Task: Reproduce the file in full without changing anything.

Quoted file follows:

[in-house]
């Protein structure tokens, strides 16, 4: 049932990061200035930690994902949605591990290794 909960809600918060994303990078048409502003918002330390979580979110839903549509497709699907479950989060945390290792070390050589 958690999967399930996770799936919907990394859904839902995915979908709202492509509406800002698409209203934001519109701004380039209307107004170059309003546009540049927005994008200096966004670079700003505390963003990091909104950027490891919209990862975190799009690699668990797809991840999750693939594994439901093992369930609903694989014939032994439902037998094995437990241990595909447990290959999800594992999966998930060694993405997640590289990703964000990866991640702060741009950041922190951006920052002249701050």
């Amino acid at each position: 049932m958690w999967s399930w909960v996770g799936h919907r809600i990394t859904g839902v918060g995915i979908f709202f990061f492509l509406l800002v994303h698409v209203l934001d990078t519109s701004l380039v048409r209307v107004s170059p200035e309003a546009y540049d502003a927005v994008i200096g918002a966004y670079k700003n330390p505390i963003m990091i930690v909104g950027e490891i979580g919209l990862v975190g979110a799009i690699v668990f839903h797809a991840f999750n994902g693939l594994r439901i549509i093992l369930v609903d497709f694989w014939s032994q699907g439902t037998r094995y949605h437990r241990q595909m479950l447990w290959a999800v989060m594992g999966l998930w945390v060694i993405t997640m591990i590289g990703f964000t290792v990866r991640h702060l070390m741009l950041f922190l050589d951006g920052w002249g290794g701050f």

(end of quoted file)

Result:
[in-house]
């Protein structure tokens, strides 16, 4: 049932990061200035930690994902949605591990290794 909960809600918060994303990078048409502003918002330390979580979110839903549509497709699907479950989060945390290792070390050589 958690999967399930996770799936919907990394859904839902995915979908709202492509509406800002698409209203934001519109701004380039209307107004170059309003546009540049927005994008200096966004670079700003505390963003990091909104950027490891919209990862975190799009690699668990797809991840999750693939594994439901093992369930609903694989014939032994439902037998094995437990241990595909447990290959999800594992999966998930060694993405997640590289990703964000990866991640702060741009950041922190951006920052002249701050």
């Amino acid at each position: 049932m958690w999967s399930w909960v996770g799936h919907r809600i990394t859904g839902v918060g995915i979908f709202f990061f492509l509406l800002v994303h698409v209203l934001d990078t519109s701004l380039v048409r209307v107004s170059p200035e309003a546009y540049d502003a927005v994008i200096g918002a966004y670079k700003n330390p505390i963003m990091i930690v909104g950027e490891i979580g919209l990862v975190g979110a799009i690699v668990f839903h797809a991840f999750n994902g693939l594994r439901i549509i093992l369930v609903d497709f694989w014939s032994q699907g439902t037998r094995y949605h437990r241990q595909m479950l447990w290959a999800v989060m594992g999966l998930w945390v060694i993405t997640m591990i590289g990703f964000t290792v990866r991640h702060l070390m741009l950041f922190l050589d951006g920052w002249g290794g701050f």